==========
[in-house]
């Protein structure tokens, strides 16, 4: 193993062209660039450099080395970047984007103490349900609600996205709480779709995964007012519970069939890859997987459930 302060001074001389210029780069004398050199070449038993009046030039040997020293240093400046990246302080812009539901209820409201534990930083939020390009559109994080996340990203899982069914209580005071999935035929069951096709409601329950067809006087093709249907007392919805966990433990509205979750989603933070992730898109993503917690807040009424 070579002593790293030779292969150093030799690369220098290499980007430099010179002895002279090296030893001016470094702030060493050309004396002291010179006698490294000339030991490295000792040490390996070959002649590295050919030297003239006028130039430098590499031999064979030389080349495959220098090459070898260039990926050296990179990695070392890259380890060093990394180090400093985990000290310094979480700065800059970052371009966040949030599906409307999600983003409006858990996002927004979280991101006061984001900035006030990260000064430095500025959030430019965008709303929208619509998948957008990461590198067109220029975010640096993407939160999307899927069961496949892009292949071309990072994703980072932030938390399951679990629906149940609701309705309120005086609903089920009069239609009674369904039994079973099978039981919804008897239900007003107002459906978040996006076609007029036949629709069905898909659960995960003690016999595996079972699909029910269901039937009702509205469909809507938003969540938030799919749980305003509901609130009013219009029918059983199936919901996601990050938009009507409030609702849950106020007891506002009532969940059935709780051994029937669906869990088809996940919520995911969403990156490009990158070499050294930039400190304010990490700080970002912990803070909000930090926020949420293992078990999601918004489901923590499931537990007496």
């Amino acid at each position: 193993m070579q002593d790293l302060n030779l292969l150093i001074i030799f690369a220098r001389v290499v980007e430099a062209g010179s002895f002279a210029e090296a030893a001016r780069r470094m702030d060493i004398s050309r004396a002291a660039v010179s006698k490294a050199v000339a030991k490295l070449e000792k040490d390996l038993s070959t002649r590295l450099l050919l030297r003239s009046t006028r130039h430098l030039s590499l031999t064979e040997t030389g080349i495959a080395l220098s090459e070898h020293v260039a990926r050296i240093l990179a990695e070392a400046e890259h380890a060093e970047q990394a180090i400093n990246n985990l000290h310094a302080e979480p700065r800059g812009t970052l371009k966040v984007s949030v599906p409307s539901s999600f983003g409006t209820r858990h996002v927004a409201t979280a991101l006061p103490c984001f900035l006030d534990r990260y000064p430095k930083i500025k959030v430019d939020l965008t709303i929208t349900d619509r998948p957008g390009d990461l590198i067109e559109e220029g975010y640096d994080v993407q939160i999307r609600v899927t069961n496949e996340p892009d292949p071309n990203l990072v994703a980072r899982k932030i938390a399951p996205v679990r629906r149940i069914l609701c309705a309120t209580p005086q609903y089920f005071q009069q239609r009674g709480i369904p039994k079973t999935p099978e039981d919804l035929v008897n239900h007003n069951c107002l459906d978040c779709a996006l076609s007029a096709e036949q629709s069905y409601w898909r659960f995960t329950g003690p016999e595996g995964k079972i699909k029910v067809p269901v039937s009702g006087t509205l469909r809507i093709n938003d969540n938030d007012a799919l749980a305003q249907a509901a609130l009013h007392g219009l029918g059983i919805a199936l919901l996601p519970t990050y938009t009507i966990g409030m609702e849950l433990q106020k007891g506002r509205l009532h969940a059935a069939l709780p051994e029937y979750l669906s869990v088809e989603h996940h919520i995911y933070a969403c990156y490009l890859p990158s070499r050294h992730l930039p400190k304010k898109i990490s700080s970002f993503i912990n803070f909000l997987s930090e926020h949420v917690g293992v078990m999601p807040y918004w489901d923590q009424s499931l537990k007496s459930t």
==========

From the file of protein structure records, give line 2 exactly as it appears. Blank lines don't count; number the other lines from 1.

């Protein structure tokens, strides 16, 4: 193993062209660039450099080395970047984007103490349900609600996205709480779709995964007012519970069939890859997987459930 302060001074001389210029780069004398050199070449038993009046030039040997020293240093400046990246302080812009539901209820409201534990930083939020390009559109994080996340990203899982069914209580005071999935035929069951096709409601329950067809006087093709249907007392919805966990433990509205979750989603933070992730898109993503917690807040009424 070579002593790293030779292969150093030799690369220098290499980007430099010179002895002279090296030893001016470094702030060493050309004396002291010179006698490294000339030991490295000792040490390996070959002649590295050919030297003239006028130039430098590499031999064979030389080349495959220098090459070898260039990926050296990179990695070392890259380890060093990394180090400093985990000290310094979480700065800059970052371009966040949030599906409307999600983003409006858990996002927004979280991101006061984001900035006030990260000064430095500025959030430019965008709303929208619509998948957008990461590198067109220029975010640096993407939160999307899927069961496949892009292949071309990072994703980072932030938390399951679990629906149940609701309705309120005086609903089920009069239609009674369904039994079973099978039981919804008897239900007003107002459906978040996006076609007029036949629709069905898909659960995960003690016999595996079972699909029910269901039937009702509205469909809507938003969540938030799919749980305003509901609130009013219009029918059983199936919901996601990050938009009507409030609702849950106020007891506002009532969940059935709780051994029937669906869990088809996940919520995911969403990156490009990158070499050294930039400190304010990490700080970002912990803070909000930090926020949420293992078990999601918004489901923590499931537990007496």